Saturday, 30 June 2012

Book review: King Leopold's Ghost, Adam Hochschild (1998)

Who said arts degrees are a waste of time? Ask anyone who has read this book. Adam Hochschild was born in 1942 and got his BA from Harvard in 1963 (the year after I was born) before going on to become active in the civil rights movement. He was a co-founder of Mother Jones. The book doesn't say when Hochschild began his research for this book, but it does say that the germ of the idea to write it was laid during a transcontinental flight in the US when he read a quotation by Mark Twain that mentioned the "worldwide movement against slave labour in the Congo, a practice that had taken eight to ten million lives". He was, he says in the introduction, "startled" by this snippet of text. But why should we care about an anti-slavery movement that took place during the first decade of last century? Hochschild says that it is because the ghost of the colonial tyrant - Leopold II of Belgium, who set off the European "scramble for Africa" in the late 19th Century, owned the Congo as a personal feif - still stalks the land.
"Those who are conquered," wrote the philosopher Ibn Khaldun in the fourteenth century, "always want to imitate the conqueror in his main characteristics - in his clothing, his crafts, and in all his distinctive traits and customs."
This is Hochschild toward the very end of this book, quoting from a source he had encountered during his research. The quote suggests that in order to understand the Congo today you must understand its colonial history. A fuller understanding of the evils that exist in the Democratic Republic of the Congo today requires also knowing that US President Eisenhower ordered the assassination of the first elected Congolese prime minister, Patrice Lumumba, in 1961. The strongman who replaced Lumumba as leader of the DR Congo for the next 30 years, like Hosni Mubarak in Egypt, had been a soldier, and Mobutu's reign was characterised by lavish spending, massive expropriation of sovereign wealth, and repressive rule. Leopold's ghost stalked the land then and today, of course, there is in the DR Congo a festering civil war involving a number of armed players, and many say that it is the mineral wealth of the country that encourages the fighting. The DR Congo is furthermore almost a no-go zone for journalists as a result of the continuing violence, and so we receive only sporadic notice of developments on the ground.

If that's not enough reason to read this book, you can remind yourself that Joseph Conrad, the Polish-English novelist who published Heart of Darkness in 1899, visited the Congo in 1890 and 1891. His book was, as is widely known, the wellspring out of the depths of which emerged Francis Ford Coppola's classic movie, Apocalypse Now (1979) about US involvement in Vietnam. For Sydneysiders of my generation this film stands as a cultural marker of great significance; how many of us during the 80s trekked up Glebe Point Road to the Valhalla Cinema to catch a screening on a Friday, or Saturday, or Wednesday night? Colonel Kurtz played by Marlon Brando is not the only point of fascination in the movie, but Hochschild can point you to a number of models for Kurtz in his book.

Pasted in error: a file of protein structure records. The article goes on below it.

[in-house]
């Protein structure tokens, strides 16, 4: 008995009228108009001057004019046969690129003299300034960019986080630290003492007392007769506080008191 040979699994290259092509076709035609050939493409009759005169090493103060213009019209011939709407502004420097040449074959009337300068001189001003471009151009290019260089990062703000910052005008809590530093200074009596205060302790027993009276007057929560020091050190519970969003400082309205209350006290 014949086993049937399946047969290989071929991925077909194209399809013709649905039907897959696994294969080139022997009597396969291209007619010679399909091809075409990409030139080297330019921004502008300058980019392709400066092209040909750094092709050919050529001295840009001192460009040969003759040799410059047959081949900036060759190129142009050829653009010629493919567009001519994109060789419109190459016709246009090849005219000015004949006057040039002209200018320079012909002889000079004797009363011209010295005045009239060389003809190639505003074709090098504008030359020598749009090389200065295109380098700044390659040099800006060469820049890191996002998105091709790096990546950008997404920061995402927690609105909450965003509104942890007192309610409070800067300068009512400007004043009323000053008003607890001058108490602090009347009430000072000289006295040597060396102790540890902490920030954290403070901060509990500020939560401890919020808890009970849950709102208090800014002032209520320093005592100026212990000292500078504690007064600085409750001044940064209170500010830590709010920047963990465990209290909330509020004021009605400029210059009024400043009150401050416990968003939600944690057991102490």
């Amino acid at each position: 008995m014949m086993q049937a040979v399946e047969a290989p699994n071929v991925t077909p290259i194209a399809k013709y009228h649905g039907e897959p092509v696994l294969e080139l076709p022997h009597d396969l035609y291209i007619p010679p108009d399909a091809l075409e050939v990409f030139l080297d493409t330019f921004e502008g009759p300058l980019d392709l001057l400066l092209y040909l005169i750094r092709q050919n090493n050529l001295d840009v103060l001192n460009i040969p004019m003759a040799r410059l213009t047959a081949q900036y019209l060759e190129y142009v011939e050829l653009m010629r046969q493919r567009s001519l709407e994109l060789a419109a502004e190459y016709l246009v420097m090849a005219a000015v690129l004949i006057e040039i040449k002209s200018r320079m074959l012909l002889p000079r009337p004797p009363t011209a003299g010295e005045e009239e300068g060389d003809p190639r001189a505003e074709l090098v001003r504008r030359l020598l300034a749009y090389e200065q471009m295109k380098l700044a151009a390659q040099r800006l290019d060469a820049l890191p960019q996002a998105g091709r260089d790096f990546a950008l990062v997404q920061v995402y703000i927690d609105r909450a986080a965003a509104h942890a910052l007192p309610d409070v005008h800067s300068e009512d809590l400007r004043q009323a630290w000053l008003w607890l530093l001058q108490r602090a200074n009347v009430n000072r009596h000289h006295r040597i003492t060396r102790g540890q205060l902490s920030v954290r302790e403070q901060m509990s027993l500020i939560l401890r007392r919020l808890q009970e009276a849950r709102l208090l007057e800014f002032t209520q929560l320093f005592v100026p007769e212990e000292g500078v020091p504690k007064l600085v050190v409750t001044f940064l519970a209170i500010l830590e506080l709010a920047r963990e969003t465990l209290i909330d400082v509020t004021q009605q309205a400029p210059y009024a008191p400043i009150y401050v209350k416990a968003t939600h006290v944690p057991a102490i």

The final chapter of the book is called 'The Great Forgetting', and it recounts how Leopold, before handing over his colony to Belgium, in 1908 incinerated masses of documents pertaining to his foreign rule. But some documents remained. This chapter recounts the story of Jules Marchal, a retired diplomat, who, in 1975, sought access to records produced by Leopold's Commission of Enquiry, which had operated in 1904 and 1905, and which had been assembled in response to the orchestrated campaign against injustices in the Congo that was led by the Englishman E.D. Morel. He was refused. When he retired in 1989 he worked full-time assembling material on the colony, and his work on the colonial adminstration was finally published in 1996. That's really an awful quantity of forgetting, right there, and it's the reason why Hochschild's book is so important and valuable for readers today. On top of this the book is entirely accessible. Hochschild continues today to work as a lecturer at the Graduate School of Journalism at the University of California, Berkeley. And he continues to write books. His next project will be on the Spanish Civil War.

Also worth mentioning is that this edition is the book's second edition, published in 2006, and it contains an afterword by the author dated 2005 bringing readers up to date with developments.

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